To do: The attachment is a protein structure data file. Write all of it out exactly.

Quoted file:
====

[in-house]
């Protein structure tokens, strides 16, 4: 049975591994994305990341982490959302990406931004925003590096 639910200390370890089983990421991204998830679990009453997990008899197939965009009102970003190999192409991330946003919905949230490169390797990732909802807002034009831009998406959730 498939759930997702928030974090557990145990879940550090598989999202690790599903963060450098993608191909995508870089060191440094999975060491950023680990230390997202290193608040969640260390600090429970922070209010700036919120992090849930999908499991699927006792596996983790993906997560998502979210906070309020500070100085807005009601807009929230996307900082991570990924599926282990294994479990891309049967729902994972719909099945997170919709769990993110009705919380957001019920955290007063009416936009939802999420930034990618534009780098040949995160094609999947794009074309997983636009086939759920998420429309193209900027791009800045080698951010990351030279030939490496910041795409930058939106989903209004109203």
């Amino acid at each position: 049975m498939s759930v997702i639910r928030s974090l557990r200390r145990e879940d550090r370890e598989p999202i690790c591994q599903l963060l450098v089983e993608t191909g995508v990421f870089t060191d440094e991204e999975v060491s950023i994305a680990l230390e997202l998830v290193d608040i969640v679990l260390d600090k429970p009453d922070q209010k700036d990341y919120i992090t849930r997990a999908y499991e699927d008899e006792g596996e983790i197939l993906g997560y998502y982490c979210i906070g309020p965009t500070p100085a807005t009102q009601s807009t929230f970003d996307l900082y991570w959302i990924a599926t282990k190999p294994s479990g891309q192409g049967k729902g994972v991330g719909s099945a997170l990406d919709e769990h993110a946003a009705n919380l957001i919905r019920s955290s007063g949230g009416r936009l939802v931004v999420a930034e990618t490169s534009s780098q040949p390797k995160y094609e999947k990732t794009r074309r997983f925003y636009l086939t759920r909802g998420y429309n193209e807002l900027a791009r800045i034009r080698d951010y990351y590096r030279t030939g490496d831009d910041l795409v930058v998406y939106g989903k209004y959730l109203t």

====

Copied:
[in-house]
């Protein structure tokens, strides 16, 4: 049975591994994305990341982490959302990406931004925003590096 639910200390370890089983990421991204998830679990009453997990008899197939965009009102970003190999192409991330946003919905949230490169390797990732909802807002034009831009998406959730 498939759930997702928030974090557990145990879940550090598989999202690790599903963060450098993608191909995508870089060191440094999975060491950023680990230390997202290193608040969640260390600090429970922070209010700036919120992090849930999908499991699927006792596996983790993906997560998502979210906070309020500070100085807005009601807009929230996307900082991570990924599926282990294994479990891309049967729902994972719909099945997170919709769990993110009705919380957001019920955290007063009416936009939802999420930034990618534009780098040949995160094609999947794009074309997983636009086939759920998420429309193209900027791009800045080698951010990351030279030939490496910041795409930058939106989903209004109203």
């Amino acid at each position: 049975m498939s759930v997702i639910r928030s974090l557990r200390r145990e879940d550090r370890e598989p999202i690790c591994q599903l963060l450098v089983e993608t191909g995508v990421f870089t060191d440094e991204e999975v060491s950023i994305a680990l230390e997202l998830v290193d608040i969640v679990l260390d600090k429970p009453d922070q209010k700036d990341y919120i992090t849930r997990a999908y499991e699927d008899e006792g596996e983790i197939l993906g997560y998502y982490c979210i906070g309020p965009t500070p100085a807005t009102q009601s807009t929230f970003d996307l900082y991570w959302i990924a599926t282990k190999p294994s479990g891309q192409g049967k729902g994972v991330g719909s099945a997170l990406d919709e769990h993110a946003a009705n919380l957001i919905r019920s955290s007063g949230g009416r936009l939802v931004v999420a930034e990618t490169s534009s780098q040949p390797k995160y094609e999947k990732t794009r074309r997983f925003y636009l086939t759920r909802g998420y429309n193209e807002l900027a791009r800045i034009r080698d951010y990351y590096r030279t030939g490496d831009d910041l795409v930058v998406y939106g989903k209004y959730l109203t």